ORIGINAL RESEARCH article
Dementia as Risk Factor for Severe Coronavirus Disease 2019: A Case-Control Study
- 1Infectious Diseases Unit, Department of Mental Health and Public Medicine, University of Campania Luigi Vanvitelli, Naples, Italy
- 2Infectious Diseases Unit, Federico II University, Naples, Italy
- 3Infectious Disease Unit, AORN Caserta, Caserta, Italy
Background: The aim of the present study was to investigate the outcome of patients with SARS-CoV-2 infection and dementia.
Patients and Methods: In a multicenter, observational, 1:2 matched case-control study all 23 patients with a history of dementia, hospitalized with a diagnosis of SARS-CoV-2 infection from February 28th 2020 to January 31st 2021 were enrolled. For each Case, 2 patients without dementia observed in the same period study, pair matched for gender, age (±5 years), PaO2/FiO2 (P/F) ratio at admission (<200, or >200), number of comorbidities (±1; excluding dementia) were chosen (Control group).
Results: The majority of patients were males (60.9% of Cases and Controls) and very elderly [median age 82 years (IQR: 75.5–85) in the Cases and 80 (IQR: 75.5–83.75) in the Controls]. The prevalence of co-pathologies was very high: all the Cases and 43 (93.5%) Controls showed a Charlson comorbidity index of at least 2. During hospitalization the patients in the Case group less frequently had a moderate disease of COVID-19 (35 vs. 67.4%, p = 0.02), more frequently a severe disease (48 vs. 22%, p = 0.03) and more frequently died (48 vs. 22%, p = 0.03). Moreover, during coronavirus disease 2019 (COVID-19), 14 (60.8%) patients in the Case group and 1 (2.1%; p < 0.000) in the Control group showed signs and symptoms of delirium.
Conclusion: Patients with dementia are vulnerable and have an increased risk of a severe disease and death when infected with COVID-19.
The novel coronavirus SARS-CoV-2, first identified in China on 31 December 2019, has rapidly spread around the world causing a global pandemic with over two million deaths.
The clinical presentation of the coronavirus disease 2019 (COVID-19) is variable, ranging from an asymptomatic infection to mild and more severe progressive respiratory failure (Macera et al., 2020; Cascella et al., 2021). Several risk factors for poor outcomes and mortality have been identified, such as age, hypertension, obesity, diabetes, and cancer (Gautret et al., 2020; Marfella et al., 2020; Onder et al., 2020; Zhou et al., 2020; Fedeli et al., 2021; Monari et al., 2021).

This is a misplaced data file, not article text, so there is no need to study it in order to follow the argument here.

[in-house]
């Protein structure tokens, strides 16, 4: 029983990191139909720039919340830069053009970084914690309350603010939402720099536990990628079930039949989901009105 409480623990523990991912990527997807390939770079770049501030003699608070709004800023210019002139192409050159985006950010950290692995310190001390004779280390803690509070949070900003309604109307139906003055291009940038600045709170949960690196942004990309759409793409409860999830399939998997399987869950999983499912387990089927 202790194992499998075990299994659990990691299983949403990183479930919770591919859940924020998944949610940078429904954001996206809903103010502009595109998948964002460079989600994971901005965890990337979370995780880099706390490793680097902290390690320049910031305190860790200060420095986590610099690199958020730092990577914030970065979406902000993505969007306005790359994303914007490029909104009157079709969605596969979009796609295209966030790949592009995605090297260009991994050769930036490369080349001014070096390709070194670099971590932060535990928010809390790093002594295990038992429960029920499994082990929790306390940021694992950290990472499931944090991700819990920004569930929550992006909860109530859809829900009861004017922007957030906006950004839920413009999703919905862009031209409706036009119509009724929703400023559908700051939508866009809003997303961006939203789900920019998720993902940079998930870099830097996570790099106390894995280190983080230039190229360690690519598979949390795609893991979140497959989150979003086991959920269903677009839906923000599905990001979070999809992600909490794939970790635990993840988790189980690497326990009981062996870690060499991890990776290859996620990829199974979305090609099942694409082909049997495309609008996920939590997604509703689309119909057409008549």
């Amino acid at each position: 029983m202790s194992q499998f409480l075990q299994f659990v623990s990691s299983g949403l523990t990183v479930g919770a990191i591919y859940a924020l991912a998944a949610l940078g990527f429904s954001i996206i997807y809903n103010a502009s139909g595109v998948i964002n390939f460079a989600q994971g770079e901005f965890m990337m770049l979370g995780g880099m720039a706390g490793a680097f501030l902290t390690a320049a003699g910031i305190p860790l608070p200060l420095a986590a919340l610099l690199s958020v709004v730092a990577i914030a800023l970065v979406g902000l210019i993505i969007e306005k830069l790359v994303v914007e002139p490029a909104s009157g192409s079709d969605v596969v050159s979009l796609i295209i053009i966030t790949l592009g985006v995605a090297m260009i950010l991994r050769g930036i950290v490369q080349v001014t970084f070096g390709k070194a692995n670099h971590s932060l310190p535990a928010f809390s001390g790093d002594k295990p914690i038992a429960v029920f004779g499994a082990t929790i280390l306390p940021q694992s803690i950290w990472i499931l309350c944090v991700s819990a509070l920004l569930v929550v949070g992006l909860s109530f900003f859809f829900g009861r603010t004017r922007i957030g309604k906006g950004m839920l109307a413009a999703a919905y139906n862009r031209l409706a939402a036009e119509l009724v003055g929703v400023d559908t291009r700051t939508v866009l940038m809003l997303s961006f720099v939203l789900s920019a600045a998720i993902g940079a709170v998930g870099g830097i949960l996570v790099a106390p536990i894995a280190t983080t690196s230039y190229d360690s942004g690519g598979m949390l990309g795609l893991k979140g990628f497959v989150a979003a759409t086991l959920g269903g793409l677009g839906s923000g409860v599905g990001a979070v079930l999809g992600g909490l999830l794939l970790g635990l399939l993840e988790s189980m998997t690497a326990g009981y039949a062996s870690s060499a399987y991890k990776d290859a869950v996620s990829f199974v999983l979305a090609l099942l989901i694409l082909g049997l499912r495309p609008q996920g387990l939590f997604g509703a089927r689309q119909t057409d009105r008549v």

Older adults are particularly susceptible to COVID-19 infection due to the presence of multiple comorbidities and chronic diseases (Wynants et al., 2020). Moreover, the cognitive decline due to dementia, such as Alzheimer’s disease, exposes elderly subjects to a greater risk of becoming infected with COVID-19 (Korczyn, 2020); in fact, the poor adherence to infection control measures (e.g., hand washing, social distancing, and wearing masks) and their close physical contact with caregivers are risk factors for SARS-CoV-2 infection (Canevelli et al., 2020a). Furthermore, they often show an atypical clinical presentation (Bianchetti et al., 2020; Isaia et al., 2020; Ward et al., 2020) that may delay diagnosis and appropriate treatment and consequently impact their prognosis and survival (Alonso-Lana et al., 2020). Moreover, in the case of respiratory failure, the compliance with oxygen (O2) treatment with non-invasive or invasive ventilation is very low, with a possible poor prognosis.
Few data have been published on the impact of SARS-CoV-2 infection in patients with dementia (Canevelli et al., 2020b; Caratozzolo et al., 2020; Burns et al., 2021; Tsapanou et al., 2021; Wang et al., 2021; West et al., 2021). Although results are controversial, a worse outcome has been described among these patients (Hariyanto et al., 2020; Liu et al., 2020; McMichael et al., 2020). However, being older the patients with dementia had multiple comorbidities, so the nature of the association between dementia and poor prognosis of COVID-19 without the evaluation of age and co-pathologies associated has not yet been clearly evaluated.
The aim of the present pair-matched case-control study was to investigate the outcome of patients with SARS-CoV-2 infection and dementia, compared with patients without dementia but of the same age, presence of co-morbidities and clinical presentation at hospitalization, in order to assess its impact on the mortality and severity of the disease.
Patients and Methods
Study Design and Setting
We performed a multicenter, observational, 1:2 matched case-control study involving three COVID-19 Units in two cities in the Campania region in southern Italy, Naples and Caserta.
The patients enrolled were adults (≥18 years), hospitalized with a diagnosis of SARS-CoV-2 infection confirmed by a positive reverse transcriptase-polymerase chain reaction (RT-PCR) on a naso-oropharyngeal swab. Viral RNA was extracted by naso-oropharyngeal swab with QIAamp Viral RNA Kits (Qiagen GmbH, Hilden, Germany); the detection of SARS-CoV-2 was performed by RT-PCR test using Bosphore® Novel Coronavirus (Anatolia Diagnostics and Biotechnology Products Inc., İstanbul, Turkey) Detection Kit V3, by primers designed on three viral regions: E, ORF1ab, and N regions.